As you’re making changes to Swift, you’ll want to test them out by using your new version of the compiler and writing some programs with it. The most convention way to do this is to provide the system with a new version of Swift to use.
Some of the projects in the Swift ecosystem (like the package manager) may even require that you have a more recent version than that which Xcode provides. As Swift 3.0 evolves, the other projects evolve with it, and these changes can happen faster than Xcode betas are released.
What Are Toolchains Anyway?
In recent versions of Xcode, you may have seen mentions of toolchains. You might have even seen people talking about the
TOOLCHAINS environment variable. It’s important to know what this is all about, since toolchains are the best way to use your own homegrown version of Swift.
A toolchain is little more than a collection of binaries. It contains the Swift compiler, LLDB, along with a few other tools and an
Info.plist with some information about itself. It’s a way of containing everything you need to build a Swift project in a single directory.
The way Xcode manages these is by putting them all into
Library/Developer/Toolchains and then pointing the
swift-latest.xctoolchain symlink (in the same directory) at whichever one is currently active. It also uses this list to populate the Toolchains screen in Xcode’s preferences.
As a toolchain is just a directory with some Swift binaries in it, building a toolchain of your very own isn’t too scary. To kick things off,
cd into your Swift directory and bring the project up to date:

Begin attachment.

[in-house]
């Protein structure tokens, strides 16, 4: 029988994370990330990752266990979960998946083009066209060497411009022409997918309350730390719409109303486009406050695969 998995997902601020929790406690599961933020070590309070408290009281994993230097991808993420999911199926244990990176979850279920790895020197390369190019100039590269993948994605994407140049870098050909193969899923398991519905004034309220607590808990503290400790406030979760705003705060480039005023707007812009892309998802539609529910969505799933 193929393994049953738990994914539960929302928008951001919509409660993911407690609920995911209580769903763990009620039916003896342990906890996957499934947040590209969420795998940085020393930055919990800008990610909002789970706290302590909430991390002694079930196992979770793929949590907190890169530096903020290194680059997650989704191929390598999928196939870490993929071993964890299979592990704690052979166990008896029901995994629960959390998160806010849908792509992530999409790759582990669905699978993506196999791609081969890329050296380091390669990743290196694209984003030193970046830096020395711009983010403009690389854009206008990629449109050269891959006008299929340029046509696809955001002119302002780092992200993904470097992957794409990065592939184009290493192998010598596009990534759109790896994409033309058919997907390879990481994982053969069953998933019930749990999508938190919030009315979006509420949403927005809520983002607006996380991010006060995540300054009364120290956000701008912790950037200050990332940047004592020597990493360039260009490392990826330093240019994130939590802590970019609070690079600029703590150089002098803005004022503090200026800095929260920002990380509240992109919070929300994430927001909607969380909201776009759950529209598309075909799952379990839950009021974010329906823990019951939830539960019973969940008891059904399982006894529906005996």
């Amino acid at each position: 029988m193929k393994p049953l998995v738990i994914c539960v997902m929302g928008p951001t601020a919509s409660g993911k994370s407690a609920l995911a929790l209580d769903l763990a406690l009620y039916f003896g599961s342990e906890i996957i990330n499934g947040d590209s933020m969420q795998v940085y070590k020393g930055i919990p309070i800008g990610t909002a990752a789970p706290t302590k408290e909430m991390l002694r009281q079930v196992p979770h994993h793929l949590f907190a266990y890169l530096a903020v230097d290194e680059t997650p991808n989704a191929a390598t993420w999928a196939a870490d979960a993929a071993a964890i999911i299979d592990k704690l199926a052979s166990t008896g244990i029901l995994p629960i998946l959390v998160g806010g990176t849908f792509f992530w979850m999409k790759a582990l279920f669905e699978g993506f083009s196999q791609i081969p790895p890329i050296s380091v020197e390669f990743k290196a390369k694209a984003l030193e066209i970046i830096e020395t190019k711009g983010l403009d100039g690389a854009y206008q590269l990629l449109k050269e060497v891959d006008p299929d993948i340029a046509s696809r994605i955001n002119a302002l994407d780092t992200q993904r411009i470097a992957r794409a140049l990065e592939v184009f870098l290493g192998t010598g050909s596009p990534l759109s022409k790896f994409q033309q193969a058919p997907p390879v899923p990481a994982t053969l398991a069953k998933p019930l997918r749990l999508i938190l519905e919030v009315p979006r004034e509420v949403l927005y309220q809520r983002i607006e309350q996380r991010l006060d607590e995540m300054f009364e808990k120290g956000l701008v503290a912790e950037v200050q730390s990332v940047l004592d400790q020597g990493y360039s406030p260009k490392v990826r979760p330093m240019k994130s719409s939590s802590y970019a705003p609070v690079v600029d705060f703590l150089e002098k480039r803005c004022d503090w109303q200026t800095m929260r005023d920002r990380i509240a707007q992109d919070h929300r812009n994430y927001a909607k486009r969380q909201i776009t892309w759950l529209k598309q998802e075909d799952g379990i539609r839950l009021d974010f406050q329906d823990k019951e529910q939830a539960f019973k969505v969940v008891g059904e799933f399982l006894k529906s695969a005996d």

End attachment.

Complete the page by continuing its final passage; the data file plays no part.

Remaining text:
Before building, make sure you
xcode-selectto your Xcode-beta.app path. The build process looks for the 10.12 SDK, which is bundled with Xcode 8. Without this, you won’t be able to build!
You should be set to build Swift now.
./utils/build-script -R --llbuild --swiftpm
Creating a toolchain is pretty straightforward. I found a great mailing list thread linking to this build script from Daniel Dunbar. As Daniel mentioned, this script was written for his personal use; I created a modified version which can be easily updated for any system.
This script can be run after compilation to build a
Using Custom Toolchains
With your custom
swift-dev toolchain in hand (it will be in the same build directory as Swift,
Ninja-Release), head over to
Libary/Developer/Toolchains and drop it in there. Now you can tell
xcrun which version of Swift to use.
After setting the
TOOLCHAINS environment variable, the system will look in
Libary/Developer/Toolchains for a corresponding version of Swift instead of using the toolchains that come packaged with Xcode. Now you’re ready to use your new compiler!
› swift --version Swift version 3.0-dev (LLVM 505155ac3d, Clang f8606ef4b8, Swift b4cba58330) Target: x86_64-apple-macosx10.9
swift binary prints the SHA for each dependency its using, so this should line up with the latest commit you built from.